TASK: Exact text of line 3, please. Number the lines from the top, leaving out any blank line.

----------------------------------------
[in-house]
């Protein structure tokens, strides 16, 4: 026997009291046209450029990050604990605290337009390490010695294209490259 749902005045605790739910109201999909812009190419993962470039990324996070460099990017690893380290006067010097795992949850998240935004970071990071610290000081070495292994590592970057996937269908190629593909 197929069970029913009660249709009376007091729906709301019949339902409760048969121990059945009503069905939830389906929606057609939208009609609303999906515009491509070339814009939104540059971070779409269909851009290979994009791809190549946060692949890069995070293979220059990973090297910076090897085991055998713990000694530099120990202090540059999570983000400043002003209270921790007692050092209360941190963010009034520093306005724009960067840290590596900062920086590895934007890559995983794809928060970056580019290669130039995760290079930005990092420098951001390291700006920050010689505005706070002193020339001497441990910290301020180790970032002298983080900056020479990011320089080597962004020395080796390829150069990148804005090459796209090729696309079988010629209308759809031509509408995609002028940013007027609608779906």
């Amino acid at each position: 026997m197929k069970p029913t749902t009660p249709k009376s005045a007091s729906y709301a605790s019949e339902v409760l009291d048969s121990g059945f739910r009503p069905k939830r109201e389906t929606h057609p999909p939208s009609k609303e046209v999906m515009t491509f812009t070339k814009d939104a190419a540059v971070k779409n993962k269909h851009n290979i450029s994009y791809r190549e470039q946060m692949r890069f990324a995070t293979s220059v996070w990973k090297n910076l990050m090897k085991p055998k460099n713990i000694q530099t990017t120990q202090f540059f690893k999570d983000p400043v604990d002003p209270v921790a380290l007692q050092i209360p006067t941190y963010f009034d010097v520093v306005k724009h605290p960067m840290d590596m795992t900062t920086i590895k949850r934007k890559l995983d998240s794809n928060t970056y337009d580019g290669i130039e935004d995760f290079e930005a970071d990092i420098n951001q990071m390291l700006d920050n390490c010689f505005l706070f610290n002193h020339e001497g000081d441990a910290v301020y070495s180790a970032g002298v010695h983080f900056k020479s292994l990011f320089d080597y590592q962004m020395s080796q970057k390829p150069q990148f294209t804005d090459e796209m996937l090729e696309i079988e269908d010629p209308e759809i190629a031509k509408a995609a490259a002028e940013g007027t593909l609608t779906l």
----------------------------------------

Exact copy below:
């Amino acid at each position: 026997m197929k069970p029913t749902t009660p249709k009376s005045a007091s729906y709301a605790s019949e339902v409760l009291d048969s121990g059945f739910r009503p069905k939830r109201e389906t929606h057609p999909p939208s009609k609303e046209v999906m515009t491509f812009t070339k814009d939104a190419a540059v971070k779409n993962k269909h851009n290979i450029s994009y791809r190549e470039q946060m692949r890069f990324a995070t293979s220059v996070w990973k090297n910076l990050m090897k085991p055998k460099n713990i000694q530099t990017t120990q202090f540059f690893k999570d983000p400043v604990d002003p209270v921790a380290l007692q050092i209360p006067t941190y963010f009034d010097v520093v306005k724009h605290p960067m840290d590596m795992t900062t920086i590895k949850r934007k890559l995983d998240s794809n928060t970056y337009d580019g290669i130039e935004d995760f290079e930005a970071d990092i420098n951001q990071m390291l700006d920050n390490c010689f505005l706070f610290n002193h020339e001497g000081d441990a910290v301020y070495s180790a970032g002298v010695h983080f900056k020479s292994l990011f320089d080597y590592q962004m020395s080796q970057k390829p150069q990148f294209t804005d090459e796209m996937l090729e696309i079988e269908d010629p209308e759809i190629a031509k509408a995609a490259a002028e940013g007027t593909l609608t779906l």